I have tremendous admiration for the all of the dedicated camera-toting wildmen out there in the elements, shooting day after day, chasing that perfect shot. Guys like Gary Perkins and Sterling Lorence got me hooked; the now-seasoned Sven, the new-comer Duncan Philpott, my good friend Dave Trumpore, and the latest additions, Matt Delorme and Paris Gore all keep me glued to my computer screen these days for more time than I’d like to admit. They bring the world, in which I wish I had the privilege to play, into my house. Every race, every event, every two-wheel adventure comes barreling through my LCD screen screaming at me about how awesome [the captured moment] was. That is what inspiration feels like – it hits hard with a feeling that stays; unexplainable, because if it was worthy of words, cameras wouldn’t be necessary.
I started taking pictures because I felt as though there wasn’t a good enough record of my existence thus far here on Spaceship Earth. The hobby started with pictures of my friends, places or views of note, and any other moment I felt should be immortalized in a [digital] negative. What started as a semi-morbid realization has blossomed into an on-going “yearbook”, a record of “Life As It Is And Was”. Books are time machines in their own nature, but photographs give us a glimpse of what the pages of text describe. There is beauty, mystery, and excitement in pictures that words cannot describe. I have a mild obsession with history, and I somehow want to leave my indelible mark. And from my own realizations, I have come to appreciate the work of others on a new level.
National Geographic magazines were always littered around my parents’ house, and still are to this day. The pictures and stories together bring life from every corner of the globe right into the hands of the reader – it is like having a globe come to life. Years ago, I asked for a holiday gift of a subscription to BIKE Mag and from then on, I have had the world of biking delivered into my living room each month. This feeling of exploration from the couch is still as invigorating now as it was then. The unique sensation for me is derived from the stunning photography gracing the magazine, cover to cover. After BIKE, came Dirt – the words were spelled differently, the writing style was unique, and the photography blew my mind. I still get jittery as I rip open the plastic bag holding the mind candy inside.
Without the willing participation, dedication, and obsession of the camera-wielding men and women whose work I admire, you and I wouldn’t have anything to gawk at – print would be text, and more text. We take our viewer’s pleasure for granted these days because the internet and magazine racks are flooded with photographic material – some good, a lot of it not great. That is why the published works I mentioned are on a separate level in my eyes. It is plain to see, after viewing unending amounts of terrible photos thanks to facebook and instagram, what makes the Vital Slideshows and the Dirt Galleries so world-class: The timing, the composition, the lighting, the post-editing – all of these matter, in so many ways it is hard to put to words. Everyone is a “photographer” now that DSLRs are affordable and plentiful; that does not mean that everyone should be a “photographer”. A keen eye, a driving passion, and a sense for the moment is what separates the Elite from a tourist.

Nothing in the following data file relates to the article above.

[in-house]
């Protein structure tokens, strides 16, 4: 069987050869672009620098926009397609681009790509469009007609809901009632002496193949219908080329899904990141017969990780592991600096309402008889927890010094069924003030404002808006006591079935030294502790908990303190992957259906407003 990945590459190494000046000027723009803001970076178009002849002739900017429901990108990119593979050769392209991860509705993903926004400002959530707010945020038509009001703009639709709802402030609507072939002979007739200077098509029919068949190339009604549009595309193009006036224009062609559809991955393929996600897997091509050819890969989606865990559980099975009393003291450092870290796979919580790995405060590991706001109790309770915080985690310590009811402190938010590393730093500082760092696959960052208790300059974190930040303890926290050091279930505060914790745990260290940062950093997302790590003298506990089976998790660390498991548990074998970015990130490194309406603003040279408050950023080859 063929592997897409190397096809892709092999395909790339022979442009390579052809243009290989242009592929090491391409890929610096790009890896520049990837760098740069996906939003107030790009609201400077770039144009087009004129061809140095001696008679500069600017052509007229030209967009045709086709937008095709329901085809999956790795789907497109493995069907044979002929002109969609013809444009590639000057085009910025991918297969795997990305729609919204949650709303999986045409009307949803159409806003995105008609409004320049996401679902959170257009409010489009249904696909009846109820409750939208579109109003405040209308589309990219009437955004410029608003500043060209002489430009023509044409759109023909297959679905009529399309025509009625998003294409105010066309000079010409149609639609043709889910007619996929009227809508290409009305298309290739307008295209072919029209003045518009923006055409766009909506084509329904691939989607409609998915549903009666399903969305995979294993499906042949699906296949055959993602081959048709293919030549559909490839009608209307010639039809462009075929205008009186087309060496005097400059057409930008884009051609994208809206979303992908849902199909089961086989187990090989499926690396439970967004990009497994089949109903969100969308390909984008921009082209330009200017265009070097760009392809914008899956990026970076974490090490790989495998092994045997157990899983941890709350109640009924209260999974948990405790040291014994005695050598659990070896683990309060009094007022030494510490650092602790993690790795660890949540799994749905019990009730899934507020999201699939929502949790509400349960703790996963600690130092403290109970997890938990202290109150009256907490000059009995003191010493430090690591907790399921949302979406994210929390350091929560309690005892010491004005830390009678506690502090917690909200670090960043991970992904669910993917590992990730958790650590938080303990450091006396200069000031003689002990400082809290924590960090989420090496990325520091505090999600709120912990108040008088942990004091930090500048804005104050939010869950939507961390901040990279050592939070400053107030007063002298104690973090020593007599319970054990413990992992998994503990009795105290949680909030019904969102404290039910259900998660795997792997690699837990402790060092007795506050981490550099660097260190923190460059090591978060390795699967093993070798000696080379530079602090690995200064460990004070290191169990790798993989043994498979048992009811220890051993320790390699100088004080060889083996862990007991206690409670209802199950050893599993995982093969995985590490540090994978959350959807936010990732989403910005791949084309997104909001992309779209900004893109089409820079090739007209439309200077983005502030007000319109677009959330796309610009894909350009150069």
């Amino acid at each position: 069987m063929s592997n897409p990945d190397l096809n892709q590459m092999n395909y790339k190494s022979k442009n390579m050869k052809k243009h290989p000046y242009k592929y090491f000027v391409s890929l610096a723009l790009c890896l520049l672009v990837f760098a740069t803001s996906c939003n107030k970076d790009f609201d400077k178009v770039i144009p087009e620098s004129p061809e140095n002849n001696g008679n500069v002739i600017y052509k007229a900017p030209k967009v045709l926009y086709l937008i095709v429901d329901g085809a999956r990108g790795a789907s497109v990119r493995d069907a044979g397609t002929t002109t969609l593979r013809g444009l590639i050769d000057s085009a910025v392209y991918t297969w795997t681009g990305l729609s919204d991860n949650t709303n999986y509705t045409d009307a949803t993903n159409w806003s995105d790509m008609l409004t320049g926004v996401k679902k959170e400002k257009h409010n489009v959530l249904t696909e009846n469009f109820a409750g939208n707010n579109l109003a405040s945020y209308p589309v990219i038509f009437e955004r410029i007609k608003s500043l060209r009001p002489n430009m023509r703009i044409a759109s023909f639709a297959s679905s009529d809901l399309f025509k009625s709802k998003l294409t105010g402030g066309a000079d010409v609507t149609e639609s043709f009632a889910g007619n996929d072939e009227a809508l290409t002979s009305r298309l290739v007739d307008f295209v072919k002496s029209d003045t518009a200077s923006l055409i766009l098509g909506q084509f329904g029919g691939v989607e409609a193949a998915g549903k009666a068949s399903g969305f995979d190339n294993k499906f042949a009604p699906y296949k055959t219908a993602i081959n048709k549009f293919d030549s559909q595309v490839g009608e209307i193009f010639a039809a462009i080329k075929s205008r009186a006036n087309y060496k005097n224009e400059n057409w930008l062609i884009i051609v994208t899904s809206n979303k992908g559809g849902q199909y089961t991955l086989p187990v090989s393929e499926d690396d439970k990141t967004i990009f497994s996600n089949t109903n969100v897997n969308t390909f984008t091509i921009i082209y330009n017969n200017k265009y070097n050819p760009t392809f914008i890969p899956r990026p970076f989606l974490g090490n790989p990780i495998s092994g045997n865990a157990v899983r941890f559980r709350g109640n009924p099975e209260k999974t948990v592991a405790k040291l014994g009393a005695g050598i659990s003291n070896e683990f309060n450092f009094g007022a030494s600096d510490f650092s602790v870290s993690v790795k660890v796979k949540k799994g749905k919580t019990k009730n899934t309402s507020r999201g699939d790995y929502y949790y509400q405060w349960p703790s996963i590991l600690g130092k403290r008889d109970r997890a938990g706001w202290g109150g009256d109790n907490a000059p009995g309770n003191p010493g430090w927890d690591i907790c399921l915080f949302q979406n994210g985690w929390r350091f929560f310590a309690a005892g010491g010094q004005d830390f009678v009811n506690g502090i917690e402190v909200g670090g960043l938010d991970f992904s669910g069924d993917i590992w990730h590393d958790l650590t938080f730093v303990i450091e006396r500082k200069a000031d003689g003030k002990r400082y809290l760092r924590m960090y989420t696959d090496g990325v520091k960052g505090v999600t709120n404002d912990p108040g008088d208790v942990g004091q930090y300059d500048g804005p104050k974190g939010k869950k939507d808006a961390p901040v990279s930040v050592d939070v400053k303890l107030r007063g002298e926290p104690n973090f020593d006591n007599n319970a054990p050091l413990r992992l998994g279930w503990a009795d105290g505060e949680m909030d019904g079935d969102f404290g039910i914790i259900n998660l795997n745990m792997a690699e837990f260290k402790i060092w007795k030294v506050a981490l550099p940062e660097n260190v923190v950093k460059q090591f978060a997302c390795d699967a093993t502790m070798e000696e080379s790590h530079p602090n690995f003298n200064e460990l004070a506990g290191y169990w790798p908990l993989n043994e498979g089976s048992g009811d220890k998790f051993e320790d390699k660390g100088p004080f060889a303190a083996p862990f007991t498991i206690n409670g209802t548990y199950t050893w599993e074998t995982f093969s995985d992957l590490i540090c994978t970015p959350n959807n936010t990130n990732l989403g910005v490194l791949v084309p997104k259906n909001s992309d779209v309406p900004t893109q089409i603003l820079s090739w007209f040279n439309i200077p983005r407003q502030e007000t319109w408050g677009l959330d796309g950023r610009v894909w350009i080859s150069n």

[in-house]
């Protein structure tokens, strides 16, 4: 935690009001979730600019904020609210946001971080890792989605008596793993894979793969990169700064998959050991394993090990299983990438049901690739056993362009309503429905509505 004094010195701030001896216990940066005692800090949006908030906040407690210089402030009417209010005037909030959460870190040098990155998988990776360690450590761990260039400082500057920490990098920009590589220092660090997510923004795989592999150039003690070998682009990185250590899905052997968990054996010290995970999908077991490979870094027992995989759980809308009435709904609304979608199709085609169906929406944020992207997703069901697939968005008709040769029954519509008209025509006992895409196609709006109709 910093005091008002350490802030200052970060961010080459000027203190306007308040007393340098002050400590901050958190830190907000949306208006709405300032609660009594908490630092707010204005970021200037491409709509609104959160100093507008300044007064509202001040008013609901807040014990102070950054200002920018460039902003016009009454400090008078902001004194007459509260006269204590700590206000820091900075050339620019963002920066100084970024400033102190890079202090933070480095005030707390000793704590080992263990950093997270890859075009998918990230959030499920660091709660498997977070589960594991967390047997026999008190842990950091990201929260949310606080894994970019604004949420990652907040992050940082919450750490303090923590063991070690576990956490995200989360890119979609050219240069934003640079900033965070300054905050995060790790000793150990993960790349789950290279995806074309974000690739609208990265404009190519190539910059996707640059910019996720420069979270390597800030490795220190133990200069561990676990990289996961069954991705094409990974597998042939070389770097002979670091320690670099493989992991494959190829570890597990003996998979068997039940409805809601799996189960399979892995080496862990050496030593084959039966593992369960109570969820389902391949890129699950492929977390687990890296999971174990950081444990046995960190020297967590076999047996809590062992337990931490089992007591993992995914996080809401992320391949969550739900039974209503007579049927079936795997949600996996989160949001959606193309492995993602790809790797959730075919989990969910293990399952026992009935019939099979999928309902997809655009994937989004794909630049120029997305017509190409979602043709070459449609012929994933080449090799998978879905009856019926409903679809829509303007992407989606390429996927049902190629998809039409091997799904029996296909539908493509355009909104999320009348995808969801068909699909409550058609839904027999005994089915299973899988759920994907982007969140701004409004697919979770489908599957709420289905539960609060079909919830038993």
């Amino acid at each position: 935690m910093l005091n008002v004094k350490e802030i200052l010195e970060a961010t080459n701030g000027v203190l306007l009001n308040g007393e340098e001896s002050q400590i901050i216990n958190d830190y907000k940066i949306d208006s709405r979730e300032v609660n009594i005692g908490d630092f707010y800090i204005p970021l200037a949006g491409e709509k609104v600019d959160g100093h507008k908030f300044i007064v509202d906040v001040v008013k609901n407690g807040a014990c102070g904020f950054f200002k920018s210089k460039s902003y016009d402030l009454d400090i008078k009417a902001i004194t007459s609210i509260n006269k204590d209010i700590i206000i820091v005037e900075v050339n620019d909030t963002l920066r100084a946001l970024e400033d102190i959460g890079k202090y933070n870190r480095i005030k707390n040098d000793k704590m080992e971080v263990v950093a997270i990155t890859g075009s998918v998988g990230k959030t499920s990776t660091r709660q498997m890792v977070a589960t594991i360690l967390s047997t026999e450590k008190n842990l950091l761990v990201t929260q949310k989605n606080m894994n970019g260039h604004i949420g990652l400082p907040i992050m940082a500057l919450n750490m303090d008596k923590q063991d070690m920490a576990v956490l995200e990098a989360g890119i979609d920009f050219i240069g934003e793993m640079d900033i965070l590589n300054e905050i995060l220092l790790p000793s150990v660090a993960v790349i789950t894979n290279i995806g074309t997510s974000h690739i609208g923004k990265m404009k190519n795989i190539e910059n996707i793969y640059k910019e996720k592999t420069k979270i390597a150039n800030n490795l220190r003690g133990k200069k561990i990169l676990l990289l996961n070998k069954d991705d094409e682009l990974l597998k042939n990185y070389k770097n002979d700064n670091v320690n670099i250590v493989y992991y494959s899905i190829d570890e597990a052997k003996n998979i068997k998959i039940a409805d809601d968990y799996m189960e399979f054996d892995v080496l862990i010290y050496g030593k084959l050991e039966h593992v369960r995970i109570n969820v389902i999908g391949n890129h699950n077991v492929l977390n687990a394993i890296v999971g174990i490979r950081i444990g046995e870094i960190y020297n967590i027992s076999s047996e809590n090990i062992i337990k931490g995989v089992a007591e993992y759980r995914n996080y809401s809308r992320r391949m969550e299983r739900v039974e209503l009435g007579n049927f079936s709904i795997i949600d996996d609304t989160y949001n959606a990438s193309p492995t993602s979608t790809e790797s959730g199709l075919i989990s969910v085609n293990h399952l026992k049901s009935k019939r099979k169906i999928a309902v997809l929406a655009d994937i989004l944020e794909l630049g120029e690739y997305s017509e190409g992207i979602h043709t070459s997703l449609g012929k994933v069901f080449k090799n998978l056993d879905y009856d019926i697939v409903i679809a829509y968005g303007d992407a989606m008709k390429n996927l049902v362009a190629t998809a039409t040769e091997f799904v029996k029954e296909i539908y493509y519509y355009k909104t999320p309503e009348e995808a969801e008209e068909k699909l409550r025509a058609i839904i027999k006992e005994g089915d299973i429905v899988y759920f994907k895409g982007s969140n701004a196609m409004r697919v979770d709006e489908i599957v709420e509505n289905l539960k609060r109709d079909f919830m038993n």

Call this a “thank you” note, call this a gushing rambling about how amazing photography is, call it whatever. I just want to impress upon you, the reader, that we are so very fortunate to be able to bare witness from any location, to the greatness that is mountain biking, racing, freeriding, and play-biking with friends. This is a global sensation, and we all get to participate. Occasionally we get to see a photo of a photo-in-the-making: Sven up in a tree or on a snow machine; Dave covered in roost; Matt ducking a falling rider; these “looks outside of the tape”, away from the trail, tell the real tale. While the riders go back to the pits, or huddle under the eaves, the bold photogs lay in wait for the perfect shot to materialize, rain or shine. It is a brutal occupation, but it’s not about the glitz or the glory, it is about creating history, sharing the now, inspiring the masses, and providing a visual to accompany the amazing memories for those who were there, or couldn’t be for that matter. At times a thankless task, being a professional photographer can still be insanely gratifying because of what they get to witness.
Thank you all for your tireless dedication to capture the most memorable moments, making someone hike, “One more time!” and for holding yourselves to an unparalleled standard. You all have provided me with front row seats to the world’s best competitions, and for that, I am forever grateful.